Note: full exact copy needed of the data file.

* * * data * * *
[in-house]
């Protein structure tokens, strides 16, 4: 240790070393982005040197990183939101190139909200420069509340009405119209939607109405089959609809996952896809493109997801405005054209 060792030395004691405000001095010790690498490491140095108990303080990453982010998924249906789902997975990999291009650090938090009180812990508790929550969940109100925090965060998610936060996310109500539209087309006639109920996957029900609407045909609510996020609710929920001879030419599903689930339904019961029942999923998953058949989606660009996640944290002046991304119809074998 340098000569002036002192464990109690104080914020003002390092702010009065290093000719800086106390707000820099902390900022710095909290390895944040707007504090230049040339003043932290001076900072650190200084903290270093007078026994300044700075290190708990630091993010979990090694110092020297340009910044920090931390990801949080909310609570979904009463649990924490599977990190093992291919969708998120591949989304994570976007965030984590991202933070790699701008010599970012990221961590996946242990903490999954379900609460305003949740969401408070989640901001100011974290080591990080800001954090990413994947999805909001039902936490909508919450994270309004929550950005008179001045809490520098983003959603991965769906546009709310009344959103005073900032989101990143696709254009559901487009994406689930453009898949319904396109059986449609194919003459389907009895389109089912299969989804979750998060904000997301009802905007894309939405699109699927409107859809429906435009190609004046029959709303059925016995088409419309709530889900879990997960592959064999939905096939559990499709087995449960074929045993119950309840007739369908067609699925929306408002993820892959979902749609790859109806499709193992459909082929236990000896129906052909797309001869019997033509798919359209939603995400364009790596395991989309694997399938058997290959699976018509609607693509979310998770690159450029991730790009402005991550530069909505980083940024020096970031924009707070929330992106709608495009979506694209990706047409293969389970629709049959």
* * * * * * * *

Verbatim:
[in-house]
């Protein structure tokens, strides 16, 4: 240790070393982005040197990183939101190139909200420069509340009405119209939607109405089959609809996952896809493109997801405005054209 060792030395004691405000001095010790690498490491140095108990303080990453982010998924249906789902997975990999291009650090938090009180812990508790929550969940109100925090965060998610936060996310109500539209087309006639109920996957029900609407045909609510996020609710929920001879030419599903689930339904019961029942999923998953058949989606660009996640944290002046991304119809074998 340098000569002036002192464990109690104080914020003002390092702010009065290093000719800086106390707000820099902390900022710095909290390895944040707007504090230049040339003043932290001076900072650190200084903290270093007078026994300044700075290190708990630091993010979990090694110092020297340009910044920090931390990801949080909310609570979904009463649990924490599977990190093992291919969708998120591949989304994570976007965030984590991202933070790699701008010599970012990221961590996946242990903490999954379900609460305003949740969401408070989640901001100011974290080591990080800001954090990413994947999805909001039902936490909508919450994270309004929550950005008179001045809490520098983003959603991965769906546009709310009344959103005073900032989101990143696709254009559901487009994406689930453009898949319904396109059986449609194919003459389907009895389109089912299969989804979750998060904000997301009802905007894309939405699109699927409107859809429906435009190609004046029959709303059925016995088409419309709530889900879990997960592959064999939905096939559990499709087995449960074929045993119950309840007739369908067609699925929306408002993820892959979902749609790859109806499709193992459909082929236990000896129906052909797309001869019997033509798919359209939603995400364009790596395991989309694997399938058997290959699976018509609607693509979310998770690159450029991730790009402005991550530069909505980083940024020096970031924009707070929330992106709608495009979506694209990706047409293969389970629709049959």